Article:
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WI vs SA | Dwaine Pretorius contracts Covid, Proteas call up Wiaan Mulder as Bavuma makes comeback

South Africa white-ball side will see the return of their skipper Temba Bavuma after he missed the Test series against West Indies due to hip and finger injury. Bavuma will lead the side over the five-match long T20 series against Windies in Grenada.

Meanwhile, South Africa all-rounder Dwaine Pretorius has tested positive for Covid-19 and has not travelled with the Proteas squad to Grenada. However, he is recovering from the diseases while being asymptomatic and the Proteas have added Wiaan Mulder to the T20 squad as his cover.

South Africa have also retained left-arm seamer Beuran Hendricks as one of the pacers along with Kagiso Rabada, Anrich Nortje, Lungi Ngidi, Sisanda Magala and Lizaad Williams with an eye on the rotation of the quicks.

The five-match long T20 series between South Africa and West Indies will commence on June 26.

South Africa T20I squad

Temba Bavuma (capt), Quinton de Kock (wk), Janneman Malan, Aiden Markram, David Miller, Bjorn Fortuin, Beuran Hendricks, Reeza Hendricks, Heinrich Klaasen, George Linde, Sisanda Magala, Wiaan Mulder, Lungi Ngidi, Anrich Nortje, Andile Phehlukwayo, Kagiso Rabada, Tabraiz Shamsi , Rassie van der Dussen, Kyle Verreynne, Lizaad Williams

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Proteas skipper Dean Elgar takes leadership to his heart, relishes success of 'We' guys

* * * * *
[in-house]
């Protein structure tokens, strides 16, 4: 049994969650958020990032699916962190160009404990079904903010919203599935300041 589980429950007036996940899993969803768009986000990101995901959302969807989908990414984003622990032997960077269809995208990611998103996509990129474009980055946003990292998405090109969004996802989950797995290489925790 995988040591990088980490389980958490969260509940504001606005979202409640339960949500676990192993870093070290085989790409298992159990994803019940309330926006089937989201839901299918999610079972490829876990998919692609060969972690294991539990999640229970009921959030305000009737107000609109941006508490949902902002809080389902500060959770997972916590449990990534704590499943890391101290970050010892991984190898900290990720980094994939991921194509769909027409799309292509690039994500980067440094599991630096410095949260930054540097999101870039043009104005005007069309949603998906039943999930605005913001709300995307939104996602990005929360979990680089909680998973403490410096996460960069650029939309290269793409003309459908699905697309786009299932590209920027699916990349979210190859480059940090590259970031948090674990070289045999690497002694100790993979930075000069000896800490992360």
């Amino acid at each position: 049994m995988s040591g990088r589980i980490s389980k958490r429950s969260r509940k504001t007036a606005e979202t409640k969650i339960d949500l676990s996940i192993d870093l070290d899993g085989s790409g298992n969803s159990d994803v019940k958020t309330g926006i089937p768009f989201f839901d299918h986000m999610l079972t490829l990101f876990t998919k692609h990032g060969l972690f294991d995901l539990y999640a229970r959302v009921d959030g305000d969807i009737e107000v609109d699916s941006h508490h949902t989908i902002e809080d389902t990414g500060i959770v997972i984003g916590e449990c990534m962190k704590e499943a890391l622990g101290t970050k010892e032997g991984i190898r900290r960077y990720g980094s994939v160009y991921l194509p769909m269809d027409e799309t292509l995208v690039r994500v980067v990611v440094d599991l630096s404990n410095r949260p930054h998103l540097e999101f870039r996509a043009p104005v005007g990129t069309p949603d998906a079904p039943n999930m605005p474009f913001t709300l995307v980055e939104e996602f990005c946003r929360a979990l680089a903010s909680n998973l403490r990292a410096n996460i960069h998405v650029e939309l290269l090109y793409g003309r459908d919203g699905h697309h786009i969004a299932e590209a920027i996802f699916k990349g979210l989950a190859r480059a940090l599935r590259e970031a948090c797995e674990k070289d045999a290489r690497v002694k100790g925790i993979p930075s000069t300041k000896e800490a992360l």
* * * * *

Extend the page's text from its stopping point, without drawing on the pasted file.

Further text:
South Africa started their new era with Dean Elgar as the leader on a high note against West Indies, and the skipper is not hiding his delight one bit. Reflecting on the start of his captaincy and his methods of leading the side, Elgar emphasized that for him the team matters over everything else including his own opinion. He said that a leader can lead a side by following two ways: either by taking things into their heads or into their hearts and that for him it’s heart over head in matter solely about the team. "You can take it to your head or you can take it to your heart." I like to think I have taken it to my heart," he said. "I am not a 'me' guy; I am a 'we' guy. For me, it's about the team." He said that leadership has been an important part of his life and he has never shied away from the responsibility of leading his sides from the front. He patted himself on the back saying that he has maintained a great stature as someone who has always stood up to be counted for his side. "It's something I've always thought I have been born with. I have always been a leader, at school, club cricket through franchise cricket. I always like to think I've led from the front," he said. "I am a small guy in stature but a big guy when it comes to standing up and being the representer. It's a massive honour. I don't shy away from that responsibility, and I don't shy away from saying that,” Elgar added. The wins over West Indies did not come easy for the Proteas as their batsmen struggled against an impressive pace battery comprising Shanon Gabriel, Kemar Roach and Jason Holder. However, the Proteas pacers were more dangerous against a below-par West Indies batting lineup, and Elgar was full of praises for his pacers. "We've struggled and it's not fine for us that we've struggled. We've addressed that and we've been trying to work on it. The biggest thing is to attack your weaknesses to try to make them strengths,” Elgar said about South Africa’s batting problems. "KG, Anna (Anrich Nortje) and Lungi (Ngidi) are a formidable threesome. They put the fear of God in the batters' eyes. They are a machine," he said. "Their roles are so different and their roles are so big. Each guy is different in their own right. They complement each other so well." Elgar also demanded a lot of ‘respect’ for Keshav Maharaj, who took a hattrick in the second Test to decimate West Indies’ chances of chasing down the total. He pointed out that the left-arm spinner bagged a five-wicket haul on a surface not so much conducive to spin bowling and commended his attitude for not accepting being a ‘second best’ player. "Kesh is a massive player for the Proteas. What he does goes so unnoticed. He needs to get more respect. He got a Test five-for on a wicket that wasn't turning against West Indies, away from home. That's huge. He is a big player. He is going to become a better player going forward. He is not going to stop there. He doesn't sound like being second best,” Elgar added. South Africa will now play an ODI and T20 series against West Indies, but Elgar, who has not been part of white-ball squads for the Proteas will head back home relishing a series win in the first series as the leader of the pack.